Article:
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Composer install of Private Bitbucket VCS "aka" 'Invalid OAuth consumer provided'

So you have a private Bitbucket Repo and you want to utilize it in your project composer.json. You may find that when you run the composer install you get an error pulling your private Bitbucket repo with messages about Oauth failure that may include "Invalid OAuth consumer provided"

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More git prompt - Does it work on a Mac?

So a few years ago I wrote this article about setting a custom shell prompt that is "Git aware" and shows you your current branch.

The question came up as to whether or not this works on a Mac under OS/X.

I have always advocated avoiding things like WAMP or MAMP because I don't like a bunch of services running on my workstation. I prefer using virtualization to run a *nix distro matching whatever target deployment server I'm going to run under. VMWare, Virtualbox etc. along with the popularity of Vagrant and Docker have tremendous advantages over something like MAMP in my experience. You start the environment when you need it, and stop it when you don't, and there's no problem having 5 different VM's with different stacks and php versions.

For this reason, I have never been all that concerned with setting a git aware shell prompt up on my macbook. But as it's a *nix-like operating system, it has the basics you need to make the shell prompt code work, albeit with 2 required tweaks.

First you have to edit the /etc/profile script so that it will look for and read scripts in an /etc/profile.d directory. sudo vi, nano or whatever you want to edit the /etc/profile script and add this at the bottom:

for sh in /etc/profile.d/*.sh ; do
        [ -r "$sh" ] && . "$sh"
unset sh

This is simple bourne shell code to read in scripts in the /etc/profile.d directory when you login to a shell. It is a system-wide script, so when you change this, you change it for all users on the system.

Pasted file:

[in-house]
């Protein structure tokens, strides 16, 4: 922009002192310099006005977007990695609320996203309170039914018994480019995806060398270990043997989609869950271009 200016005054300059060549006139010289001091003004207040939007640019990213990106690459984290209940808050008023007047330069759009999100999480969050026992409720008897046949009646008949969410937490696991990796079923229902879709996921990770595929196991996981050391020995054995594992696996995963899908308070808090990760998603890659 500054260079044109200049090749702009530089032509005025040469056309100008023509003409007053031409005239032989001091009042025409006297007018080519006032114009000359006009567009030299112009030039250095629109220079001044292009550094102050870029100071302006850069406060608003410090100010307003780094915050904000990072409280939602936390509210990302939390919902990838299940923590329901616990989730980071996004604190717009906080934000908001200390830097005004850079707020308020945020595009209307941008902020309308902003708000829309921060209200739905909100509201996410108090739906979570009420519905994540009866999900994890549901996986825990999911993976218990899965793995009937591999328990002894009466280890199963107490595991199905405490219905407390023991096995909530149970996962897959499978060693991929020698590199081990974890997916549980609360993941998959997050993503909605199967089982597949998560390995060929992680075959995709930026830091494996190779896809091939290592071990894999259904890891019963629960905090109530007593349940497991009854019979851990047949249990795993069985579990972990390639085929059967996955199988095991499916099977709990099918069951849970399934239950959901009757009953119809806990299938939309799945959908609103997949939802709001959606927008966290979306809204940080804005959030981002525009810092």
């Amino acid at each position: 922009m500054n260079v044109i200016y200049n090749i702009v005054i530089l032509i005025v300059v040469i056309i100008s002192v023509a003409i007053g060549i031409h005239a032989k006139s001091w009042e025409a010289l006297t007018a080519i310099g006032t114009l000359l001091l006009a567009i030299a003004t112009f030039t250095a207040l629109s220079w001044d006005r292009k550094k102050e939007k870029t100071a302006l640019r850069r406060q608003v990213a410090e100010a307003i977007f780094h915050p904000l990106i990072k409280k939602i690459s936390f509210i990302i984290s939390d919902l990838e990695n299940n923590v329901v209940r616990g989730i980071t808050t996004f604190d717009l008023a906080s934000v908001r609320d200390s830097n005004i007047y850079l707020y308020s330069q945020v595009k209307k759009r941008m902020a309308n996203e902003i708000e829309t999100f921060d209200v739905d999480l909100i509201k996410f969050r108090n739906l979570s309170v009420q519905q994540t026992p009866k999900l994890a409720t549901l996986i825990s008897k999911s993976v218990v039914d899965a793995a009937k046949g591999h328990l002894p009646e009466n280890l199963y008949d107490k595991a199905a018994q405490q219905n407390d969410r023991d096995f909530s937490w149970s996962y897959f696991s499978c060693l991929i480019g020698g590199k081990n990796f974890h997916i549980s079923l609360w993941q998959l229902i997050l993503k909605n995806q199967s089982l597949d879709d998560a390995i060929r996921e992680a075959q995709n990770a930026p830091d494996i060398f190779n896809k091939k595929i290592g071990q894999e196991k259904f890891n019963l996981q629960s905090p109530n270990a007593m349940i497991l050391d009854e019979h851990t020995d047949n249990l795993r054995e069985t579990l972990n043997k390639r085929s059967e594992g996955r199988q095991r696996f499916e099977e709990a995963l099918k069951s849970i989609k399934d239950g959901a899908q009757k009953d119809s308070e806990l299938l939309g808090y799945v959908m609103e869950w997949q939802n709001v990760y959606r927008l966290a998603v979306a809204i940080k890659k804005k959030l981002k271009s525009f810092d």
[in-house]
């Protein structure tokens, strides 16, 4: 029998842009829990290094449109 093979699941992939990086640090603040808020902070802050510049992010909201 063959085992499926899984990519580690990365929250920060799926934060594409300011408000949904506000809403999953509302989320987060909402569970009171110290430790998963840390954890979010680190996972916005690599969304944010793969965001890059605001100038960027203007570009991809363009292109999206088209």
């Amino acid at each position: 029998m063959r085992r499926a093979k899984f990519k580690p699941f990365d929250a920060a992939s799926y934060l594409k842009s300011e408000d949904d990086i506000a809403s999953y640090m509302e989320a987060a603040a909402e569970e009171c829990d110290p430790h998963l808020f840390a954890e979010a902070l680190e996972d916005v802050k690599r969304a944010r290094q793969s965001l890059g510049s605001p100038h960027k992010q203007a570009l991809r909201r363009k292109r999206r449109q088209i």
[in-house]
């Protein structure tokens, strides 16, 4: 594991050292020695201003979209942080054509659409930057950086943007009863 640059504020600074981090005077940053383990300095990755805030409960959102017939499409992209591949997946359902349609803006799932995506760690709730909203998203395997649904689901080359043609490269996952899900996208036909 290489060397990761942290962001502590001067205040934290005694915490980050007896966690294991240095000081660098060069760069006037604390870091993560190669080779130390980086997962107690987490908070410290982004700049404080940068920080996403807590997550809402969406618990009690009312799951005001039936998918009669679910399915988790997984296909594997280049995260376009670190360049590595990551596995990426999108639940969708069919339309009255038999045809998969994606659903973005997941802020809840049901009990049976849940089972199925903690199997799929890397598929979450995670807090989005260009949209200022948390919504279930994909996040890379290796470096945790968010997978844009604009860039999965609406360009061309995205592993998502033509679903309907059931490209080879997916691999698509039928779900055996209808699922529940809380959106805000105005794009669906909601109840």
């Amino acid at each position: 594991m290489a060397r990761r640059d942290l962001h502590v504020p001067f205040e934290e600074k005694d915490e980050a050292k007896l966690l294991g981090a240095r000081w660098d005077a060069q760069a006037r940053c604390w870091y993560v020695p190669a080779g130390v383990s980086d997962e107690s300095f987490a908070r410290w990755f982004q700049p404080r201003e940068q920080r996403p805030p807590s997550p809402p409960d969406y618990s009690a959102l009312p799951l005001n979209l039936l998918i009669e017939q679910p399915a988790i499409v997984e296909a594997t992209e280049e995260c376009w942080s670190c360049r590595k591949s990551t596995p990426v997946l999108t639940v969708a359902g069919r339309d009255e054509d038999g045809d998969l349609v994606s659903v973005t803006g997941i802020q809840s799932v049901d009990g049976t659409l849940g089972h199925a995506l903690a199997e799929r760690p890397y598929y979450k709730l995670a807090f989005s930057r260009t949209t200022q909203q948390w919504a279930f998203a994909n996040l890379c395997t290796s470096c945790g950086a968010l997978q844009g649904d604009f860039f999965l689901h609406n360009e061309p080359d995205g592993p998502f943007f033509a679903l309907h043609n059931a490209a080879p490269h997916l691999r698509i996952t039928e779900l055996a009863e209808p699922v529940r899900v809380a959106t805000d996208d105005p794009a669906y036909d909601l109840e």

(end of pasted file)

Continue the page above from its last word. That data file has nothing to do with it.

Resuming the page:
Now you just have to create the /etc/profile.d directory.

sudo mkdir /etc/profile.d

Once this is done, you can use the same simple method described in the original article.

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Showing your git branch in your shell prompt

At some point I found some code to get the git branch name and insert it into the shell prompt. As it was some years ago, sadly I've forgotten the original source, but it wasn't exactly the type of prompt I'm used to, so I tweaked it until I got it the way I prefer. In the first set of brackets, I display the user@host:directory.

Once I cd into a git initialized directory a colored prompt appears with the branch name displayed in gold. For my purposes, this is simple, functional and doesn't result in overly long prompts. Here's what you can expect from any terminal that supports ansi color codes.

To implement the prompt on your server or workstation, simply cut this snippet and paste it into the end of the /etc/bashrc file.

The current way to do this is to create a new file named "" in the /etc/profile.d directory, and paste the code below into it. Using vim is a good way to accomplish this task. You need to be root or sudo for this to work of course.

Once the file exists, all the system users will benefit from the prompt in their shell sessions.

Using this prompt, whenever you're in your bash shell, there will be no question of whether or not you are in a git initialized directory, or what your currently checked out branch name is.

# Custom aliases and functions
function parse_git_branch_and_add_brackets {
  git branch --no-color 2> /dev/null | sed -e '/^[^*]/d' -e 's/* \(.*\)/\ \[\1\]/'
PS1="[\u@\h:\W]\[\033[0;33m\]\$(parse_git_branch_and_add_brackets)\[\033[0m\]\$ "

Does this work on a Mac? Yes of course!

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